2. Am I supposed to admire this guy or feel sorry for him? It sounds like he gambled on the chance to get rich from his app and lost. Now, he’s after money from others to finance his next venture, because having a mere job isn’t good enough for him. I doubt this will end well for those who choose to go into business with him.

    • Pete Malloy – I find your comment discouraging and depressing. If everyone stopped after having their first good idea shot down, this country wouldn’t be what it is today. And most certainly the tech industry would be nowhere. Entrepreneurs are people who have many great ideas, and maybe a few not so great, but even great ideas have to be in the right place at the right time. True entrepreneurs understand this and keep presenting ideas until one lands in the right place at the right time and successfully takes off. It shouldn’t matter to you at all if the person coming up with the next great ideas does so to get rich or not. What do you care as long as the idea is a good one that serves a purpose and has benefits to people, the more people the better.

      • You can choose to take people you don’t know at face value if you’d like. I don’t. If this guy can build a successful business, then good for him. But I would view anyone seeking money from the public (which comes with little accountability) for supposed business purposes with a certain degree of caution, especially someone without any track record. When the seeker of funds also attempts to attach an altruistic angle to his business proposal, I see even more reason for caution. The good news is that he’s given you the opportunity to personally contribute to his venture, if you feel that strongly about it.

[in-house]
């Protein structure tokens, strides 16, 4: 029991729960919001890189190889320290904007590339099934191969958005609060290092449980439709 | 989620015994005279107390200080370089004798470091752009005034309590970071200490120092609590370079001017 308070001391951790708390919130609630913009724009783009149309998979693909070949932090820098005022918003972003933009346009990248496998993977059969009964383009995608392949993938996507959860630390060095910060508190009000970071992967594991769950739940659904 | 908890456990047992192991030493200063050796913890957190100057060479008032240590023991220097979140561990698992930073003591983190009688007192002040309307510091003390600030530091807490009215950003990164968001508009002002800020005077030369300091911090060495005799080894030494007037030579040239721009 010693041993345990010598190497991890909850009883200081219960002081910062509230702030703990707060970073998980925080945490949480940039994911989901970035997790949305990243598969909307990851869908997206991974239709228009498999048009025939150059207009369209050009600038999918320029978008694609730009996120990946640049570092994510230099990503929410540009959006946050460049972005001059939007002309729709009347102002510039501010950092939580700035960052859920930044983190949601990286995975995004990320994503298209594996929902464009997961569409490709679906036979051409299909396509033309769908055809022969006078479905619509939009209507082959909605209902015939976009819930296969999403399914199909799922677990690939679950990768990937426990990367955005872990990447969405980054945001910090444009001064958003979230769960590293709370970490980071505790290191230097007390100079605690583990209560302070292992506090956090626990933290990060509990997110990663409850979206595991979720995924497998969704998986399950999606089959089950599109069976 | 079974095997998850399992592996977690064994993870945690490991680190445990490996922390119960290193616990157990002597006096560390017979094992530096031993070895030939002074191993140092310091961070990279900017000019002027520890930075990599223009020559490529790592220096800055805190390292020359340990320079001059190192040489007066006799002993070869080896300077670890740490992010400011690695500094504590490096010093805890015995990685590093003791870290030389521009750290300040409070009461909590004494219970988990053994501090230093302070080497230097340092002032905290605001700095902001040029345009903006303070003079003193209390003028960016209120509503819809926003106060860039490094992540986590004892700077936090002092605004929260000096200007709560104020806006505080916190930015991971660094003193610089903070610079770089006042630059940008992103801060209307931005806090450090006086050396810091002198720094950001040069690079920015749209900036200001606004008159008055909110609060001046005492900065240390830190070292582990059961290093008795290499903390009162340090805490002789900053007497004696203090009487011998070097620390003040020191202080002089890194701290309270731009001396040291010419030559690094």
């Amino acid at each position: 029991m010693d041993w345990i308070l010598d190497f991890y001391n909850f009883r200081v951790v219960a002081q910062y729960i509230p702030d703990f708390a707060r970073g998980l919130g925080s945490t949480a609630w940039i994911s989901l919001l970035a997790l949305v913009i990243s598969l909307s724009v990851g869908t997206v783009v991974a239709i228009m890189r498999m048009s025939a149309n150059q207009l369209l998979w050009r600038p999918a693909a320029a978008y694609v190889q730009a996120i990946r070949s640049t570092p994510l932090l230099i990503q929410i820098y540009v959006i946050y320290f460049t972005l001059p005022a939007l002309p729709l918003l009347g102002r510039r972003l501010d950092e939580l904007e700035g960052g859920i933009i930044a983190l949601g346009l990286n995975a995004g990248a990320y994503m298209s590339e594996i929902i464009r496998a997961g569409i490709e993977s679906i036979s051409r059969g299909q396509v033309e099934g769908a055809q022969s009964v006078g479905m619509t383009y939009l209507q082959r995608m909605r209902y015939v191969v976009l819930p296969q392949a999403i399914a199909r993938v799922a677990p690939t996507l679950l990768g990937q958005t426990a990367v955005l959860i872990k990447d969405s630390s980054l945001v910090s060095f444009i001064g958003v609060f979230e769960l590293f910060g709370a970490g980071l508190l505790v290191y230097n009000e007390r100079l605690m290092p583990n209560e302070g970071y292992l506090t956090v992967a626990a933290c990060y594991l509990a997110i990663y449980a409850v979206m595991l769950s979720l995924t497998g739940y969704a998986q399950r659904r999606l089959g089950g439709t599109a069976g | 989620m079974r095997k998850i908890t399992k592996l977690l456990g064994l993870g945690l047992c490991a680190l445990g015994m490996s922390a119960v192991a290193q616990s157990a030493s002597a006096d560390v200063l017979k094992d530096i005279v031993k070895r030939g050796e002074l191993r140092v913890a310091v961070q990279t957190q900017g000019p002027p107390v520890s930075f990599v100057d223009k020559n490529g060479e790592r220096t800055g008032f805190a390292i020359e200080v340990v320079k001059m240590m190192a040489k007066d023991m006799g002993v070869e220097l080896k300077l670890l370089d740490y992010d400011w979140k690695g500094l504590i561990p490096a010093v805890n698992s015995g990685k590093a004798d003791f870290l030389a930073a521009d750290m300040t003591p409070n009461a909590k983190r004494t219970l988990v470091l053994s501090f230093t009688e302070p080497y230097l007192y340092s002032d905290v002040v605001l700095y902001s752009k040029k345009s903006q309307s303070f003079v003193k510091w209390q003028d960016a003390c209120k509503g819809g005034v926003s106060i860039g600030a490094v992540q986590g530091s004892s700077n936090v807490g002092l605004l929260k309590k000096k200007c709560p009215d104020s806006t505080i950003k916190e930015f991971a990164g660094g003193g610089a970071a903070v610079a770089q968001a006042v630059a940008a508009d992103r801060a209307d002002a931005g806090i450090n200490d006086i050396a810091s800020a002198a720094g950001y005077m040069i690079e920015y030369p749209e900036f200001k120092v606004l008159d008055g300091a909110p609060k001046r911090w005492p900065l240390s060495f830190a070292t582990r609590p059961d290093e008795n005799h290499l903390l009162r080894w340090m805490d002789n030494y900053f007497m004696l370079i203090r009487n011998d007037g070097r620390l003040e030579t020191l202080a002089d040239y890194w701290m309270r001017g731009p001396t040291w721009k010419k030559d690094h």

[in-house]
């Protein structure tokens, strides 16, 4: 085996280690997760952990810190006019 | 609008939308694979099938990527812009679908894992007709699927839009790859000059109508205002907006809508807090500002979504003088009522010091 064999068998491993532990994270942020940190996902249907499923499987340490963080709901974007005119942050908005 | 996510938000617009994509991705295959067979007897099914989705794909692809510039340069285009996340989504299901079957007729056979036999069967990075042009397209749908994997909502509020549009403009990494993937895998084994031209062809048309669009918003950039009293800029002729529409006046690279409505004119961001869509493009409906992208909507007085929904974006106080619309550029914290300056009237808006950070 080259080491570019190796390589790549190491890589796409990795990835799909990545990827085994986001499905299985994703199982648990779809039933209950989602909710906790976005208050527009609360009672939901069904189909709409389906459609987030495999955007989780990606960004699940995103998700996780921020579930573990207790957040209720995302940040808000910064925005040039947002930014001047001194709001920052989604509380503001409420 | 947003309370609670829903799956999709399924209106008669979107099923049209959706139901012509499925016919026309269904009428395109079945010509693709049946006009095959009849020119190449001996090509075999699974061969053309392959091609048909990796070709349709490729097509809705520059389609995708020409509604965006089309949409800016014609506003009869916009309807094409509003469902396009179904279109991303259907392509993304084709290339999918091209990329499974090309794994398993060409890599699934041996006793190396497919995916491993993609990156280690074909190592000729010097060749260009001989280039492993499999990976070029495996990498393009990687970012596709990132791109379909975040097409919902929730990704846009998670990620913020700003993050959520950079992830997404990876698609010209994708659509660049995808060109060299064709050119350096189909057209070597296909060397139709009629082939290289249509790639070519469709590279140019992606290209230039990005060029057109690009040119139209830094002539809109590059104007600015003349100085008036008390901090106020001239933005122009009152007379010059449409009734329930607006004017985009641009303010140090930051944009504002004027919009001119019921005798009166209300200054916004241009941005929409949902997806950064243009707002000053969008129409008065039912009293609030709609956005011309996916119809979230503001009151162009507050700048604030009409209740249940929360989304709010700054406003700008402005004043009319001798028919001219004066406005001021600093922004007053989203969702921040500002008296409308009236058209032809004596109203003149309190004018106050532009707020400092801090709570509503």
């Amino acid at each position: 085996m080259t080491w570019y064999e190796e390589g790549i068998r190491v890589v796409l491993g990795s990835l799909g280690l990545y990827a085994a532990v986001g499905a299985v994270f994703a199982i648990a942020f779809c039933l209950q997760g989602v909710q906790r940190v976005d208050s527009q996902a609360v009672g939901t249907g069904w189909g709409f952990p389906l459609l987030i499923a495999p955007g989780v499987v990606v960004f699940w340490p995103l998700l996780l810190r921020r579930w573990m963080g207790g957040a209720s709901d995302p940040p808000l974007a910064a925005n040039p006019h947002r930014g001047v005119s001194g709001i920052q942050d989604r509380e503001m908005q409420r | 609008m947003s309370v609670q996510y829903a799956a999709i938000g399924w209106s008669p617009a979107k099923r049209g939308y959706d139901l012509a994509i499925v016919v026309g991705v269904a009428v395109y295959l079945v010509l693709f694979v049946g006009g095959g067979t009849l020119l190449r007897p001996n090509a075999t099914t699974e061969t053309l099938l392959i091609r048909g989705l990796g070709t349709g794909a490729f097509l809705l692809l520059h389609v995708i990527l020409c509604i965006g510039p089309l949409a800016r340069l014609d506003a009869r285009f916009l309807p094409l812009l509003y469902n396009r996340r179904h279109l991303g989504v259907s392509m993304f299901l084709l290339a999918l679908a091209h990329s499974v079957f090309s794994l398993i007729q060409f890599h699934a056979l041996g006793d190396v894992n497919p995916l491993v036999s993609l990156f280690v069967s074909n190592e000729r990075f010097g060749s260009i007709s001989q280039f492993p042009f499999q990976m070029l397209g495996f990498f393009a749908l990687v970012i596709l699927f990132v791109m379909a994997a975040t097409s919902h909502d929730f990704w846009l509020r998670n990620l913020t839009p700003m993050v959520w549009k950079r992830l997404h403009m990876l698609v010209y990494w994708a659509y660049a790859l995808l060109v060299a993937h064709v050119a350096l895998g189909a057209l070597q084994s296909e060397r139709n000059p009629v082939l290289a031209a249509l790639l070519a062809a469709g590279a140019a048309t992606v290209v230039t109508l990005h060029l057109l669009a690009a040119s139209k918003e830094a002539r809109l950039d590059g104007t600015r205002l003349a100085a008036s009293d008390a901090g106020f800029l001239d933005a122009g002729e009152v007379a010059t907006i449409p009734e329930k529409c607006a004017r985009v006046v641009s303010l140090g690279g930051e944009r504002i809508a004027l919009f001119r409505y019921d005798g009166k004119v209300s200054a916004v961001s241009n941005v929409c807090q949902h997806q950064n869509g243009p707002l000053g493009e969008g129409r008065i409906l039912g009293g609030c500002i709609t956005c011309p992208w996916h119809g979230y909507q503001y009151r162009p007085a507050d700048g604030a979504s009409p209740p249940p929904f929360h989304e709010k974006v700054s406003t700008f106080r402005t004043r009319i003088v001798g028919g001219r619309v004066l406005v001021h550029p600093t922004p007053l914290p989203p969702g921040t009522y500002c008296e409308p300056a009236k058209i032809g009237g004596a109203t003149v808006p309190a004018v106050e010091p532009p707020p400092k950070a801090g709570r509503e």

• I think anyone considering making an investment in anything needs to seriously investigate and look at all angles before committing money to any venture, with or without a track record. I believe that is what venture capitalists do for a living. And I think giving the general public the opportunity to invest in a venture is a good thing as it does allow people to choose whether or not to make an investment in something they may believe in. You appear to be a person who never takes risks and there is nothing wrong with that. But I believe the “track record” of the human race is that we have gotten as far as we have by taking risks of all types.

          • True, but the track record of the human race is also that there will always be those seeking to capitalize on the good nature of others for their own personal gain.

        • “When the seeker of funds also attempts to attach an altruistic angle to his business proposal, I see even more reason for caution” Well said